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Despite remarkable advances in injury and violence prevention, our research community remains limited in its ability to explain why and how certain disparities in unintentional and intentional injuries persist. There is increasing attention to generating evidence and translational research models that can rapidly disseminate injury prevention and control programmes and policies into practice to improve health, safety and well-being for all segments of society.1 ,2 Community engagement in research is recognised as a successful approach integrating education and social action to improve health and reduce disparities.3 Community-based participatory research (CBPR) is a unique type of community-engaged research that equitably involves community partners in the research process and recognises the unique strengths each party brings to understanding and addressing the issue.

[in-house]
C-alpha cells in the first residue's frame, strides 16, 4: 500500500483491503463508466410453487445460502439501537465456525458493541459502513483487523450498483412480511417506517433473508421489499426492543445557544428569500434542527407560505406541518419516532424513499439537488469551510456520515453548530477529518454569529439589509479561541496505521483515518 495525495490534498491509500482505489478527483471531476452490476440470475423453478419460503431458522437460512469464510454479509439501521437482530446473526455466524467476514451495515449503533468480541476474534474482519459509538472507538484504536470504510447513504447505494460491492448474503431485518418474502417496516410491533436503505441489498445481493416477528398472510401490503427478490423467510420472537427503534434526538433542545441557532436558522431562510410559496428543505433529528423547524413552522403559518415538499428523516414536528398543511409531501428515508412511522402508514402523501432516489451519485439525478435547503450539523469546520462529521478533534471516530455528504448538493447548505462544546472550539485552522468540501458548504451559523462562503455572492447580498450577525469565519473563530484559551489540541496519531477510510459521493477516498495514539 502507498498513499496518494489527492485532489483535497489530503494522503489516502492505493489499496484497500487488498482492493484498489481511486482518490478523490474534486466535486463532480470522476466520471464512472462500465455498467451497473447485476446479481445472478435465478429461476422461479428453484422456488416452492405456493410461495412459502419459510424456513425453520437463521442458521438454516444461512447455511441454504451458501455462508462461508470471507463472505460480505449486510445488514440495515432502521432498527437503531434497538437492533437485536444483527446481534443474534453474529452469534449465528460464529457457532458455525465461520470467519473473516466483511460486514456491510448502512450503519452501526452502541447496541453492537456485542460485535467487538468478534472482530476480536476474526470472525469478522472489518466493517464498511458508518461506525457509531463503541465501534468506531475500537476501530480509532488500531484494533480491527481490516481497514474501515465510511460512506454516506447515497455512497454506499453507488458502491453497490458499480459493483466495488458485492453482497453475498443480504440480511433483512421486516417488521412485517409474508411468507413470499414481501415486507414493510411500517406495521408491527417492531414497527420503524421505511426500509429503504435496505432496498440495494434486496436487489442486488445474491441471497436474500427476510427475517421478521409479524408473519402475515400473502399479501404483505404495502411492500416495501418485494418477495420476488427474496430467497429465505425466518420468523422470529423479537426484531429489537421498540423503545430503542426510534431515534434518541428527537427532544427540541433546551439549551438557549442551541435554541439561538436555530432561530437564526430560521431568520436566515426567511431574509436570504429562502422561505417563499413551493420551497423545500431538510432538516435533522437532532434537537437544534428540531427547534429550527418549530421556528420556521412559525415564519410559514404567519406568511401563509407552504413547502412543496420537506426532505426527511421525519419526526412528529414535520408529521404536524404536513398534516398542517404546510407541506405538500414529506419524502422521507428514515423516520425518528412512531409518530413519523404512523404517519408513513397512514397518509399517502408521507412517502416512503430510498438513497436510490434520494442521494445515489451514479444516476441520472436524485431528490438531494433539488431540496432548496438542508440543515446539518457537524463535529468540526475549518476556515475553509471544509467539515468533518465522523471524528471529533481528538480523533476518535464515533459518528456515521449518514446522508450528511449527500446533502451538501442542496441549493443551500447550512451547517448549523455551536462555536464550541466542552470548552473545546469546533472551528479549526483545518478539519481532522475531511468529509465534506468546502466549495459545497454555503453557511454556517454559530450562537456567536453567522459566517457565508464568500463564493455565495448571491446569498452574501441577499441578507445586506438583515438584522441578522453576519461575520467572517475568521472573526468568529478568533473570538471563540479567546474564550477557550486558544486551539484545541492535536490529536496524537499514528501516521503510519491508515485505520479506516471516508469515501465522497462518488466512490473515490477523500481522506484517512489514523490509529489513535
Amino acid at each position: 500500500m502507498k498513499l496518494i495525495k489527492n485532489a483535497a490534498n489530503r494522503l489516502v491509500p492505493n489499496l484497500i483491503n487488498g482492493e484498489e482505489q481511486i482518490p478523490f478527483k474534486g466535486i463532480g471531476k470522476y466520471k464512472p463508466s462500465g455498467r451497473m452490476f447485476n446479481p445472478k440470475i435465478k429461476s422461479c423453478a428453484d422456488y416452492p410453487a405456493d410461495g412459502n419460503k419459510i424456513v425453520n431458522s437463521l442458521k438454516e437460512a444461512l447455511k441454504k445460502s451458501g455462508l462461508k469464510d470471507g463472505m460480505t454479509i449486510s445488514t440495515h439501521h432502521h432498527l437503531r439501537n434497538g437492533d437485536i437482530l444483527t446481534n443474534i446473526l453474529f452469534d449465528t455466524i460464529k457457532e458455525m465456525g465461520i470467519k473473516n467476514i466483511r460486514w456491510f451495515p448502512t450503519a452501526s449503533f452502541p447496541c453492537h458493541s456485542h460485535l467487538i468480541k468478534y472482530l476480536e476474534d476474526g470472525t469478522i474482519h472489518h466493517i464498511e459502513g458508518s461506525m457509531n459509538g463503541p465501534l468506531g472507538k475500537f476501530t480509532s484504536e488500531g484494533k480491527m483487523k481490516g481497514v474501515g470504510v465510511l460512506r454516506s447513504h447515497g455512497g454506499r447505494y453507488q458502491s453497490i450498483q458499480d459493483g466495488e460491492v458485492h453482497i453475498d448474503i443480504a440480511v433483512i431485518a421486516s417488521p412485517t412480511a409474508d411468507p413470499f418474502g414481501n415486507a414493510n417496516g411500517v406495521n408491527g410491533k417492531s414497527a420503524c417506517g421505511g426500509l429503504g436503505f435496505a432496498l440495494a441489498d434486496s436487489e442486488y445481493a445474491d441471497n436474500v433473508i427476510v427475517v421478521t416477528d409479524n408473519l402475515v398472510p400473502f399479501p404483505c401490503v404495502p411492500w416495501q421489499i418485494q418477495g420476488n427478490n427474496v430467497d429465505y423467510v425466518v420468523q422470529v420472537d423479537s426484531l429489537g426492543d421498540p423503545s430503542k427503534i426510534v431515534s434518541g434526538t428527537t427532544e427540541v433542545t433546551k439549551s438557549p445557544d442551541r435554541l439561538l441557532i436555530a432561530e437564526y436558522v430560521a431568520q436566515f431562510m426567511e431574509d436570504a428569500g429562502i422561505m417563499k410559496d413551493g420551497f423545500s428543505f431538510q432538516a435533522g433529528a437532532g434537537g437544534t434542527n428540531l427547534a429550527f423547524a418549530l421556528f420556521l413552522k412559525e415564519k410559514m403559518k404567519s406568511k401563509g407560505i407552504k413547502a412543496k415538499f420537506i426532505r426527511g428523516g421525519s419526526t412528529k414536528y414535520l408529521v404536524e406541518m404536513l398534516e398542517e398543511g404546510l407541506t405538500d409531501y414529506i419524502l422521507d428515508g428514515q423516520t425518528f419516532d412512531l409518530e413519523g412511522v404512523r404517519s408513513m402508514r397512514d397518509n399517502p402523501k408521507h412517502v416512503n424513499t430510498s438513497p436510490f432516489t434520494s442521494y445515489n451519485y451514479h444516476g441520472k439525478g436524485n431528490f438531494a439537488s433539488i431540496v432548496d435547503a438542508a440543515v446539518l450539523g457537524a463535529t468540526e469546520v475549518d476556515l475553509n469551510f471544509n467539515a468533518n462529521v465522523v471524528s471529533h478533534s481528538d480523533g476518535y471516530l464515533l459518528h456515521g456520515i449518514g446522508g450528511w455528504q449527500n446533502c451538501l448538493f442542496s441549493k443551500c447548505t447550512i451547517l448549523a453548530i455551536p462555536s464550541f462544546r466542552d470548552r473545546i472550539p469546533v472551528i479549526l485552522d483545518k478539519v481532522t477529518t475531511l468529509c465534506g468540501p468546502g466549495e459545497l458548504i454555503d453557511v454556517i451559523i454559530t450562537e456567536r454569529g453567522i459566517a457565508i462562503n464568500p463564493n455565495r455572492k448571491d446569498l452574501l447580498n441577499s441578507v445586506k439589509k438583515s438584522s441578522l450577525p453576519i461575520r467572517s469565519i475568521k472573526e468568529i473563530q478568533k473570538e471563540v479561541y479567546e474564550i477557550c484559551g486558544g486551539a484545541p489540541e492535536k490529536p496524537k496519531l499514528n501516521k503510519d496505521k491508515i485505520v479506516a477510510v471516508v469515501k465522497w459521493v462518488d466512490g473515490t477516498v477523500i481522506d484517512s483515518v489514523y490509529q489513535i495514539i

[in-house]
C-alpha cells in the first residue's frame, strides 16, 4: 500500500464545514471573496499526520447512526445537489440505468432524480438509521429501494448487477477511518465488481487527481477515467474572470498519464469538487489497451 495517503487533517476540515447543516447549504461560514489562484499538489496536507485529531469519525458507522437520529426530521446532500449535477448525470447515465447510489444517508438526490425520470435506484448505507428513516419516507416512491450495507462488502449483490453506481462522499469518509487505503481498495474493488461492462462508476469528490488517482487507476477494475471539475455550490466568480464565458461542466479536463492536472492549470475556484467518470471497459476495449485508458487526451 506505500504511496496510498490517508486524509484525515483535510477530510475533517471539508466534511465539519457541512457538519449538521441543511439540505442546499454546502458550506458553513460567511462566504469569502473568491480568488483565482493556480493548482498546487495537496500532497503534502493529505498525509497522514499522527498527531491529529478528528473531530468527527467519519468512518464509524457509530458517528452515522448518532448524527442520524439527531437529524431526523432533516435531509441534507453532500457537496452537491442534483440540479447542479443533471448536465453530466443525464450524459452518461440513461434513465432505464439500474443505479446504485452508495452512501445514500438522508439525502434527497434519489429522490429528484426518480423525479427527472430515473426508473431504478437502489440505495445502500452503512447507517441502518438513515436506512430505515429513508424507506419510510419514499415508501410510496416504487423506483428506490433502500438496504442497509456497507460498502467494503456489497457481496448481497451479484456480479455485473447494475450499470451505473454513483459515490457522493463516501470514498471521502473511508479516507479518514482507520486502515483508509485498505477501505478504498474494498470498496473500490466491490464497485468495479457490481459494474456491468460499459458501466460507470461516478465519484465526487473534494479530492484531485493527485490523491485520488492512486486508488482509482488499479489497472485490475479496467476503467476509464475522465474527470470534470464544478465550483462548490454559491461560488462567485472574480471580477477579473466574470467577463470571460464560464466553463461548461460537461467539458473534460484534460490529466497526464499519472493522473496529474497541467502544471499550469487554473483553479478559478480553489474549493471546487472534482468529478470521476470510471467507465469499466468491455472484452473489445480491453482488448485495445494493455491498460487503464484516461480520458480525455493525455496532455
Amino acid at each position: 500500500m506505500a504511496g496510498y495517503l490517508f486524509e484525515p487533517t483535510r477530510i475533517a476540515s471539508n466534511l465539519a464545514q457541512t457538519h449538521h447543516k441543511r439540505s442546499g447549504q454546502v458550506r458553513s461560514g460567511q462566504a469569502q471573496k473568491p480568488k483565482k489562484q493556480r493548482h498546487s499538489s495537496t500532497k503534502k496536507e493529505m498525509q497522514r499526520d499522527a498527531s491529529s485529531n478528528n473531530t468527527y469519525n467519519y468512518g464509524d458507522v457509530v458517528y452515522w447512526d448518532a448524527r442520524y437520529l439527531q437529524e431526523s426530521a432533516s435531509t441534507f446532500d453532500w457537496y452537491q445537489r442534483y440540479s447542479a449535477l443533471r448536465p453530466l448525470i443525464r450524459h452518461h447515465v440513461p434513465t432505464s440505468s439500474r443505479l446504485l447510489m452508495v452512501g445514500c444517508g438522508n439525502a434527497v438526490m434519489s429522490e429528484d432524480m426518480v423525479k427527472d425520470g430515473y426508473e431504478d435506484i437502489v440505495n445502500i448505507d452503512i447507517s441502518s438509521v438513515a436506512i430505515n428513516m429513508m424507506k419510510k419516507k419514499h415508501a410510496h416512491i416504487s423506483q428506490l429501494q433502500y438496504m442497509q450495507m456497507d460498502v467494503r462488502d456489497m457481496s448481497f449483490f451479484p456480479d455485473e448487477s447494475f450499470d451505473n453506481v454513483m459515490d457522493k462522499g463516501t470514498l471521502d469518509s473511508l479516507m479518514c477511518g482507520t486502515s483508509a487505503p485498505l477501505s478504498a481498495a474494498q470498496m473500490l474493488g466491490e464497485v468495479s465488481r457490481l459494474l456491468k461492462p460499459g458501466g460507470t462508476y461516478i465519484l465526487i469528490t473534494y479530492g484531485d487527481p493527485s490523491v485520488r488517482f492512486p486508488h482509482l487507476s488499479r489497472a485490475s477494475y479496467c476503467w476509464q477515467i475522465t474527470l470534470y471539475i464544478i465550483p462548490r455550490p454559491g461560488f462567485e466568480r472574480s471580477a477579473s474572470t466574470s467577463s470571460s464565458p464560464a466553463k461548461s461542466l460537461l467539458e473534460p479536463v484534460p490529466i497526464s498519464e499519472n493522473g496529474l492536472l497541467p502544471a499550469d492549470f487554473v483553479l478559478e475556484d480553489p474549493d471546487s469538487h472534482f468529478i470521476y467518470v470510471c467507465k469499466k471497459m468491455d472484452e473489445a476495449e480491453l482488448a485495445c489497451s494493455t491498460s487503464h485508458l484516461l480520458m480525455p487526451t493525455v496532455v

CBPR is about intentional, collaborative, long-term partnerships between academics and communities that undertake culturally sensitive and contextually relevant research.4 …
Competing interests None.
Funding The content presented was supported by the National Institutes of Health through Grant Number KL2 TR000146.
Provenance and peer review Not commissioned; externally peer reviewed.
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